Presidential candidates speak out on education

The campaign for the 2008 presidential election is underway earlier than ever. With nine months until the first primaries and caucuses, candidates from both parties are emerging, and each has made education issues part of their platform.

Looking at Democrats first, “improving our schools” is one of the main issues of Illinois Sen. Barack Obama’s campaign, with his own campaign website offering it as a mid-level priority.

The first legislation he introduced in the Senate was the HOPE Act, which would have increased the maximum limit on individual Pell Grants from $4,050 to $5,100.

Obama also joined the Senate Committee on Health, Education, Labor and Pensions as part of the Democratic takeover of Congress.

Sen. Hillary Clinton of New York, who sits on the same Senate committee, has a history of supporting students, both through funding and teacher testing.

When her husband was governor of Arkansas, Clinton sat on the Arkansas Educational Standards Committee and enacted more stringent testing standards on new teachers in public schools.

She has come out in favor of ways to find more money to spend on education, even at the expense of current policy. At the 2006 Take Back America Conference, Clinton said, “All we have to do is cut all the tax breaks for oil companies, pharmaceutical companies and billionaires and put it into student aid.”

Former Sen. John Edwards of North Carolina has been quiet on educational issues, focusing much of his campaign strategy on universal health care and fighting poverty.

The former vice presidential candidate has also used the phrase “Two Americas” to describe what he perceives to be an ever-widening gap between different classes in American society and to buttress his poverty-fighting stance.

While he was in the Senate, however, he received favorable ratings from the National Education Association, which rates legislators on their support of public education.

Edwards has previously applied his “Two Americas” idea to education; he has said that economic status directly relates to how good of an education American children receive.

On the Republican side, Sen. John McCain has received a lower rating from the NEA-due to his support of school vouchers, education savings accounts and his “no” vote on a 2005 legislative amendment that would have provided an additional $5 billion in education money for local groups and incentive grants.

McCain has also enlisted the services of F. Philip Handy, chairman of the Florida State Board of Education, as an adviser on education policy in his campaign. Handy also serves as vice chairman of the National Board of Education Sciences, a position appointed by President Bush.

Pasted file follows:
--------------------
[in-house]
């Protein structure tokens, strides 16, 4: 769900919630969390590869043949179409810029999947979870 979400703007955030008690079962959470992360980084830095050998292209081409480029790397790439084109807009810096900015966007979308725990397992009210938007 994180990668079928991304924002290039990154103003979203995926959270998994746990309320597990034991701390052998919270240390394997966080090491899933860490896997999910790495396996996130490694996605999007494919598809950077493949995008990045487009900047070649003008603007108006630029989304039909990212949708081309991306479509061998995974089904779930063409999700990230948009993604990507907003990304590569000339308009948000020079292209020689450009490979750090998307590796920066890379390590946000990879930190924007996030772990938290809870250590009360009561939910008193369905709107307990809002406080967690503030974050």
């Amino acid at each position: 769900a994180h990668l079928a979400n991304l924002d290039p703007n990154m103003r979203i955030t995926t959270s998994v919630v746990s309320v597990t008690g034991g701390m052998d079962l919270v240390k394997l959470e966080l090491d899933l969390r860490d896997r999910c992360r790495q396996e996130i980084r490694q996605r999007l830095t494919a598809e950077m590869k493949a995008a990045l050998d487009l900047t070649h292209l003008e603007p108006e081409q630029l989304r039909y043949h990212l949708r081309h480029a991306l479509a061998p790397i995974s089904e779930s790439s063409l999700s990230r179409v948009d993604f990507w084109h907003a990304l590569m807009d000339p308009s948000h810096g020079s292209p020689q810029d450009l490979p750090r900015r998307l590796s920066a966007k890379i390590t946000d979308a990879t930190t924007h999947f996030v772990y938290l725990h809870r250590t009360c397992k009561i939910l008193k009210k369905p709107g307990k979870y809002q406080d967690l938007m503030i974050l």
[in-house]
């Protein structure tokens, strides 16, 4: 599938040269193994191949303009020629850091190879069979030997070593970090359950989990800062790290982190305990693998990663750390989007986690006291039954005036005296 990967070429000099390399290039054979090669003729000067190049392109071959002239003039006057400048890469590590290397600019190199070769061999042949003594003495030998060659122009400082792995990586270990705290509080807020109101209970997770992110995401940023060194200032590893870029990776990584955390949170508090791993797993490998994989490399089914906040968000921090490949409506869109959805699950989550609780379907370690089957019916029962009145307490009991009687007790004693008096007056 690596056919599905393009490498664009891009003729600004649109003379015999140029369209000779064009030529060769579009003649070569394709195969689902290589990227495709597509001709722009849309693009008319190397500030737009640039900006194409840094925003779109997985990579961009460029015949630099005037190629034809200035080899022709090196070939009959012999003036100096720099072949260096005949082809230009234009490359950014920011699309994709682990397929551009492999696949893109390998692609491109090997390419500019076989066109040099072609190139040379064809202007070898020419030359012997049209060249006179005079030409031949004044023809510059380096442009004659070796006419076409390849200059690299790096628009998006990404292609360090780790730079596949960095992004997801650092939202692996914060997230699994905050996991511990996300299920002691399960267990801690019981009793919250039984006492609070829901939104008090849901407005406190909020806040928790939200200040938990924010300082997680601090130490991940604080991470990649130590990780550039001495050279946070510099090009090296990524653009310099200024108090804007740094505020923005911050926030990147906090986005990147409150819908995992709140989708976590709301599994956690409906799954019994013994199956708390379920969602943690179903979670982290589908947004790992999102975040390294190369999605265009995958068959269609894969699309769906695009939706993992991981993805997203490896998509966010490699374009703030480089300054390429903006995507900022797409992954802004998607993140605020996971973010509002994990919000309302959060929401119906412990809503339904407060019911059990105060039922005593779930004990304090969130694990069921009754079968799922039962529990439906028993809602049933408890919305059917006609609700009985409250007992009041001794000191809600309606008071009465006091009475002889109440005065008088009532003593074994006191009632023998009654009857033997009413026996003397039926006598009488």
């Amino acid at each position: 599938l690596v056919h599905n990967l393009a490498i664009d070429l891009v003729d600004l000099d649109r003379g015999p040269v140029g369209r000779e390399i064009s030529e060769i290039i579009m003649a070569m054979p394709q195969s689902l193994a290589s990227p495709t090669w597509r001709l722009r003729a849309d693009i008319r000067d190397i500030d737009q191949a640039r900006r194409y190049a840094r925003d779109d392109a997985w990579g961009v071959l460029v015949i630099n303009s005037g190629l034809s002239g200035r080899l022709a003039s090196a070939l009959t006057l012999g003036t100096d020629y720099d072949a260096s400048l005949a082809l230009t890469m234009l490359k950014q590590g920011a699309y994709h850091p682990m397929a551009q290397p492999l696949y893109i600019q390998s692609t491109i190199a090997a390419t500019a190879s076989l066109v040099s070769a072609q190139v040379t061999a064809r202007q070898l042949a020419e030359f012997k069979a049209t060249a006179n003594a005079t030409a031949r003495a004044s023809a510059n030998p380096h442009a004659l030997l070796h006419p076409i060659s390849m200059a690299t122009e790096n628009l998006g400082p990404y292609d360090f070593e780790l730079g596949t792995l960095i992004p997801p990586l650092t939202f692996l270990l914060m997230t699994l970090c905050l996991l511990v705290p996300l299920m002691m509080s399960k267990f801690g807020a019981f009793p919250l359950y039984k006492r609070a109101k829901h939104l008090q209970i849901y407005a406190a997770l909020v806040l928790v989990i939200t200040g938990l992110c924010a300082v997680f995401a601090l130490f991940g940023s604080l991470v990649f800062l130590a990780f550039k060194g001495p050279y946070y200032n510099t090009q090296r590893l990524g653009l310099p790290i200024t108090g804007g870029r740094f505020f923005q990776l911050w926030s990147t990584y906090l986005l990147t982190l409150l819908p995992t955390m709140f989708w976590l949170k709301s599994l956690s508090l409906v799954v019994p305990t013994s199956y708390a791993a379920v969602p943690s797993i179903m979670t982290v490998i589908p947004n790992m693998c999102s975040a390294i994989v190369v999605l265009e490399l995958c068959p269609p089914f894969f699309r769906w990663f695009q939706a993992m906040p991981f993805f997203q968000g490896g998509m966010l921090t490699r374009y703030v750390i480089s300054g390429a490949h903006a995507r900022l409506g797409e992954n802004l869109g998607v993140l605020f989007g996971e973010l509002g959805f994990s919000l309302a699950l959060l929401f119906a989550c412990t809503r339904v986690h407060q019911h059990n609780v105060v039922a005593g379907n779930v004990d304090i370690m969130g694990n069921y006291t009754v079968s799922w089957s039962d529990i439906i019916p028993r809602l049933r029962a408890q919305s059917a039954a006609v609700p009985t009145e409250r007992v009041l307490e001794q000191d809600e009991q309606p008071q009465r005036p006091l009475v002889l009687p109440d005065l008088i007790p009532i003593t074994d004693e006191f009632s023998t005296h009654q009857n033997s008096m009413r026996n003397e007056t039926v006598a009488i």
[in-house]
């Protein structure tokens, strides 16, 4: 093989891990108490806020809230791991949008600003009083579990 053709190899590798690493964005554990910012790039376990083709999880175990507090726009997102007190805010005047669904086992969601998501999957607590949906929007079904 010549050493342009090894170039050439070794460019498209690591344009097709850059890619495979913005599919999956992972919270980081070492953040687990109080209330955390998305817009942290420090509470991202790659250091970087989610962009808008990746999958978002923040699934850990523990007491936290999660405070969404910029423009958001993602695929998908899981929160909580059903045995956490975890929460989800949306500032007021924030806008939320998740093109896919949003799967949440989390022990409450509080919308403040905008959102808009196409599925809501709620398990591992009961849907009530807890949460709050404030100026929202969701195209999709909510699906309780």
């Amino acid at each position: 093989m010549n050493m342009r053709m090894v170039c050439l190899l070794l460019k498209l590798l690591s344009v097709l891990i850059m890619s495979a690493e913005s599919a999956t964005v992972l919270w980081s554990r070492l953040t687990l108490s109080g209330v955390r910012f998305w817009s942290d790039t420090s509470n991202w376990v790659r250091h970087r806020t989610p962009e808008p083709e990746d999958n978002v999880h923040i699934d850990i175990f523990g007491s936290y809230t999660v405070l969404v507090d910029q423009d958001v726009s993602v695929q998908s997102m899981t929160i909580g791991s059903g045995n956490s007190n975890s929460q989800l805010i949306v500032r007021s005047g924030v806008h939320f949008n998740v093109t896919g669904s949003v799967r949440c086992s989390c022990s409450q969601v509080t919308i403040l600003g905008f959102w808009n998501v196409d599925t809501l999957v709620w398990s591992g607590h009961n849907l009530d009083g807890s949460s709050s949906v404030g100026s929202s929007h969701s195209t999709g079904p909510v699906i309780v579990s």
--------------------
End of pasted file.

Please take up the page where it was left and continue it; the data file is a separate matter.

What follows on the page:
When Rudy Giuliani was mayor of New York, part of his pre-9/11 reputation as a reformer grew out of his work with the city’s public schools.

The operating budget for the city schools grew from $8 billion to $12 billion under his tenure and more than 10,000 new teachers were hired. Certain special education programs were enacted as well, with an emphasis on bilingual education.

In October 2000, he started the New York City Charter School Improvement Fund, which provided city money for charter schools. It was the first such program of its kind in the country.

He has come out in support of school vouchers, even using the word “vouchers” to describe them, though other politicians have shied away from that word.

Some of former Massachusetts Gov. Mitt Romney’s remarks on education have been critical of the American system, especially when viewed on a worldwide scale.

In May 2005, he said, “if we are going to compete in the global economy, we have to set our education goals higher.”

Other comments of his on the topic have echoed some of Edwards’, especially when describing the perceived rift in education quality across different economic classes.

Though per capita funding of education in Massachusetts dropped during Romney’s tenure, the state legislature started a scholarship fund that awarded Massachusetts high school students four years of tuition-free college at a state university for finishing in the top 25 percent of their class.

The Hatchet has disabled comments on our website. Learn more.